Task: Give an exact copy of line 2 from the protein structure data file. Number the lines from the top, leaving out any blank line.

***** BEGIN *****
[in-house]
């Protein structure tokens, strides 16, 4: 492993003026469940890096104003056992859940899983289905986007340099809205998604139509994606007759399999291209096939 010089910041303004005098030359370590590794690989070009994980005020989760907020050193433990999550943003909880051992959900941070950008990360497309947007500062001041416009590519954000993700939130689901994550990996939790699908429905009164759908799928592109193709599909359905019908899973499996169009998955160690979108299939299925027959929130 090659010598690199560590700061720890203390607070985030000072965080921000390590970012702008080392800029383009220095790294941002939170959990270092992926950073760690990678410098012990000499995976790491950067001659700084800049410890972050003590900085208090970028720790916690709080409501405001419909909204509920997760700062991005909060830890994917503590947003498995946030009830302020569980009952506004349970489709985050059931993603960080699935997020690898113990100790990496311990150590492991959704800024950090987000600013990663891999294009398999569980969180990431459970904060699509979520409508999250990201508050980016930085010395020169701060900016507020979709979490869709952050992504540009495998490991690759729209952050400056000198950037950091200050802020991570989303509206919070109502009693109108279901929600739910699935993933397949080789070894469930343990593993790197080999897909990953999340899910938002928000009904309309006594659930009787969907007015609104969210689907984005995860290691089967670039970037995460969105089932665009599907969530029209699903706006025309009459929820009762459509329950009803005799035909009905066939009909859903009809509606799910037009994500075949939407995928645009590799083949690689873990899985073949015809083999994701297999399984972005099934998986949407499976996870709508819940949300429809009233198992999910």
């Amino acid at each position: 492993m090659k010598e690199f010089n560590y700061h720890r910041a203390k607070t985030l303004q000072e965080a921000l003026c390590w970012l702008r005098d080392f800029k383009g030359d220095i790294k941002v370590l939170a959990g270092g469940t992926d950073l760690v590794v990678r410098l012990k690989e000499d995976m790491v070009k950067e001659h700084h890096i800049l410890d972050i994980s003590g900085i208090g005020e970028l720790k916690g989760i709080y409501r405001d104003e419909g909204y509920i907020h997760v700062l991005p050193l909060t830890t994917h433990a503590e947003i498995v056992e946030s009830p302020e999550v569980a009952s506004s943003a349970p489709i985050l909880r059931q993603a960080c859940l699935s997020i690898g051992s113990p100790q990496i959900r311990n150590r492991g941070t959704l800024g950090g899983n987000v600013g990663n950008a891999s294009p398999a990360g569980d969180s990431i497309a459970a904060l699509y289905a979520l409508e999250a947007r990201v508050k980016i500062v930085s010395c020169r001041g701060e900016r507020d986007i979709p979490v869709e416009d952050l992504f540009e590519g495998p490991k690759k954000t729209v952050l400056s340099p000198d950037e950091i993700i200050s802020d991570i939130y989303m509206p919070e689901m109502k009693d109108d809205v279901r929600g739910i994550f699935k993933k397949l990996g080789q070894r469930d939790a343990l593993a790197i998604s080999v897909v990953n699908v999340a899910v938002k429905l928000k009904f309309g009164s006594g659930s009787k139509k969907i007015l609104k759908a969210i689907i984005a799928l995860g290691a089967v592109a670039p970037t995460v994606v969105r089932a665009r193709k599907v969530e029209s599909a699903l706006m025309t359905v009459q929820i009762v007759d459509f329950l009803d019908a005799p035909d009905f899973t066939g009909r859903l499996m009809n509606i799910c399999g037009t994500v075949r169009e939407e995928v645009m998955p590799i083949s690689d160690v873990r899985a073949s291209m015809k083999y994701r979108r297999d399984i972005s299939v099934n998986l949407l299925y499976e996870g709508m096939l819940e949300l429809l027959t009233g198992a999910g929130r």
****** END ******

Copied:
């Protein structure tokens, strides 16, 4: 492993003026469940890096104003056992859940899983289905986007340099809205998604139509994606007759399999291209096939 010089910041303004005098030359370590590794690989070009994980005020989760907020050193433990999550943003909880051992959900941070950008990360497309947007500062001041416009590519954000993700939130689901994550990996939790699908429905009164759908799928592109193709599909359905019908899973499996169009998955160690979108299939299925027959929130 090659010598690199560590700061720890203390607070985030000072965080921000390590970012702008080392800029383009220095790294941002939170959990270092992926950073760690990678410098012990000499995976790491950067001659700084800049410890972050003590900085208090970028720790916690709080409501405001419909909204509920997760700062991005909060830890994917503590947003498995946030009830302020569980009952506004349970489709985050059931993603960080699935997020690898113990100790990496311990150590492991959704800024950090987000600013990663891999294009398999569980969180990431459970904060699509979520409508999250990201508050980016930085010395020169701060900016507020979709979490869709952050992504540009495998490991690759729209952050400056000198950037950091200050802020991570989303509206919070109502009693109108279901929600739910699935993933397949080789070894469930343990593993790197080999897909990953999340899910938002928000009904309309006594659930009787969907007015609104969210689907984005995860290691089967670039970037995460969105089932665009599907969530029209699903706006025309009459929820009762459509329950009803005799035909009905066939009909859903009809509606799910037009994500075949939407995928645009590799083949690689873990899985073949015809083999994701297999399984972005099934998986949407499976996870709508819940949300429809009233198992999910």